How two young musicians of Indian origin have packaged Carnatic music in a landmark Greenwich village café and reached out to a diverse urban audience in the Big Apple.
“It's improvisational, complicated and challenging.” Packaged the right way, Arun Ramamurthy was convinced that jazz audiences in New York City would ‘dig' Carnatic music. Determined to give them a taste, Arun, a Carnatic violinist from Brooklyn, curates a series — Carnatic Sundays — at the Cornelia Street Café, an iconic Manhattan haunt. With this series, Arun has launched a rich addition to the urban soundscape and created the opportunity to listen to traditional vocal and instrumental Carnatic music at the centre of the Greenwich Village artistic scene in downtown New York City.
Tucked away in a side street off bustling Sixth Avenue, Cornelia Street Café is a small, unpretentious locale where musicians and poets have been presenting their work for over 30 years. Once a month on a Sunday night, a small crowd gathers outside the Café waiting to experience Carnatic music in a narrow and intimate performance space. It is mostly a young urban audience to whom this music is a new experience.
One Sunday night in June, Kunnakudi Balamurali Krishna was in full form at Cornelia Street Café, accompanied by Arun Ramamurthy on the violin and Akshay Anantapadmanabhan on the mridangam. Once the concert was underway, there was no familiar tapping of the taala from the audience. Yet, this very diverse group was clearly riveted by the music — some swaying in their seats, others moving their bodies to the rhythm. There was pin-drop silence. The audience was engaging intently with the music; they were there, as Arun observed, to experience the music for what it is. “Being in a place with a room full of people who are connecting to the music and dying to listen to something they have not heard before, makes musicians want to try out different things.” To the New York City listeners, Arun's curatorial coup provides an opportunity to listen, in his words, “to traditional music in a contemporary venue with a New York curiosity.”
With the growing numbers and high visibility of the South Asian diaspora, Carnatic music has been flourishing in the United States. In New Jersey, Texas, and the Bay Area in particular, and many other places in the country, it is possible to both learn and listen to classical Carnatic music. However, they are mainly diasporic gatherings in suburban or religious venues like temples or community centres. This is the rich scene that nurtured and shaped the musical careers of Arun Ramamurthy and Akshay Anantapadmanabhan, the mridangist who has also been involved with Carnatic Sundays from the start. The challenge now is to get a wider, diverse audience excited by the esoteric strains of Carnatic music.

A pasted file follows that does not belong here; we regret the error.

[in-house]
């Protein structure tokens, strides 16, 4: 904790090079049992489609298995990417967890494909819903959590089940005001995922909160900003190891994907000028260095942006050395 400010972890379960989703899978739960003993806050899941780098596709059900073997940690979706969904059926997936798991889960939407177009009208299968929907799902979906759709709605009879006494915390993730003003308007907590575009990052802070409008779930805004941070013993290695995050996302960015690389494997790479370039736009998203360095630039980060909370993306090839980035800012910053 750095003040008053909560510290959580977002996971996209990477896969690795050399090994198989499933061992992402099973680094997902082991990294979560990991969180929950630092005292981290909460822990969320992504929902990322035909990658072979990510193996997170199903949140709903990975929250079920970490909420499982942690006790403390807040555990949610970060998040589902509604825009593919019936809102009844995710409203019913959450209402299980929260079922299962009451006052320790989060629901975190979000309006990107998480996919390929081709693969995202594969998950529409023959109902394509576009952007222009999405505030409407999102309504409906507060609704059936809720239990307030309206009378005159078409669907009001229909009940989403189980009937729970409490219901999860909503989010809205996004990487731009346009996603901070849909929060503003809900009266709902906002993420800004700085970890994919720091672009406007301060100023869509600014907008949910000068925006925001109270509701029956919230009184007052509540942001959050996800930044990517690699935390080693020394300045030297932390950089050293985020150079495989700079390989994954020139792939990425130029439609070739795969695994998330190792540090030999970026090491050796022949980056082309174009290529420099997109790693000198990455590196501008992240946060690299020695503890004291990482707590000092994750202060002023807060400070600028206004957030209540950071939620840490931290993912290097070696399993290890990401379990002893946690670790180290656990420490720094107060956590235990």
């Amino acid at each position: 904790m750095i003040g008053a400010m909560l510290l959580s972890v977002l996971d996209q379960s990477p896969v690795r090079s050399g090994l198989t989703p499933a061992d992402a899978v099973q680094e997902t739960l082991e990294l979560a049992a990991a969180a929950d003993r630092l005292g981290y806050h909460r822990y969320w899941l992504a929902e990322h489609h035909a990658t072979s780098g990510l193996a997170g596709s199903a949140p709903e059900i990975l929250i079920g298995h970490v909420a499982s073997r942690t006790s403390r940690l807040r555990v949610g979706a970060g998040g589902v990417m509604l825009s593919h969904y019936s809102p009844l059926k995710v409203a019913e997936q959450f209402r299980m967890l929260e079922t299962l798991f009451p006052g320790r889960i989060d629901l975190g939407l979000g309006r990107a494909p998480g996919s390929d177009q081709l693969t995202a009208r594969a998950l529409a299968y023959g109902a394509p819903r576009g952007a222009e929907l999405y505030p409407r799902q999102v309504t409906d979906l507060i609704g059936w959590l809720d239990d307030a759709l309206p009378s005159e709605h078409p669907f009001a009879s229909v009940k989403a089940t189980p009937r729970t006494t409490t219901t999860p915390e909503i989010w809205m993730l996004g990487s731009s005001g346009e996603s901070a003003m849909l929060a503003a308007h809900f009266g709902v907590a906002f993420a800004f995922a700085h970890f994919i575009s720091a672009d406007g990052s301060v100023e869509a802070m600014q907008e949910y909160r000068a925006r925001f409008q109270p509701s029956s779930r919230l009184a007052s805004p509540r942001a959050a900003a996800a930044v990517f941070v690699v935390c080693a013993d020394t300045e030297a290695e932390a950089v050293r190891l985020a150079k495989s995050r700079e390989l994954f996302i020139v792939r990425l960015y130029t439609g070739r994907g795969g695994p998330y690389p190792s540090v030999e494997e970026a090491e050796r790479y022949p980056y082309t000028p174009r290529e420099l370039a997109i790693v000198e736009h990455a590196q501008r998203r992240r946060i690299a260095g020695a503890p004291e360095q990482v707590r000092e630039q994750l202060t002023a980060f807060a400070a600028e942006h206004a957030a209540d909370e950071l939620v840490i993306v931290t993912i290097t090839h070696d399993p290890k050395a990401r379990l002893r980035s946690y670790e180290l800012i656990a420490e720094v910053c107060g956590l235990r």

New York City is synonymous with being on the cosmopolitan edge with an urban state of readiness for the new and experimental. In fact, it is a New York narrative that frames the launch of the series. Carnatic music piqued the interest of Tom Chang, a jazz guitarist whose vision guides the overall programming line-up at Cornelia Street Café. Having studied South Indian percussion with Sri T.H. Subash Chandran and listened to great Carnatic performers, Chang felt a visceral and intellectual connection with the music. Wishing to expand the palate of offerings and introduce new musical vocabularies to the Cornelia street audiences, Chang asked Arun to curate a series devoted to Carnatic music. Arun took the challenge: “Let's give them our best and show them what our music is all about.”
The New York audiences are responding. For the first few concerts, Arun, Akshay and their friends were sending emails and getting the word out on social networking sites. Now with the buzz afloat, each month there are newer faces coming to listen to the music. Given the size of the Indian diaspora and the number of people from south India in the New York/New Jersey area, getting an audience base for Indian classical music is not really an issue. For many years, community-based organisations like the Carnatic Music Association of North America or the Indian Academy for Performing Arts and others have been sponsoring musicians from India and more recently, even promoting local artists. But the series, Carnatic Sundays, is trying to cast a wider net and go beyond the diasporic audience. As Akshay explained, “We want to bring a footprint of Carnatic music into the New York City music scene. After all, New York is a cultural hub with its diversity and eclectic music. It's a perfect place to start something innovative and get people involved.”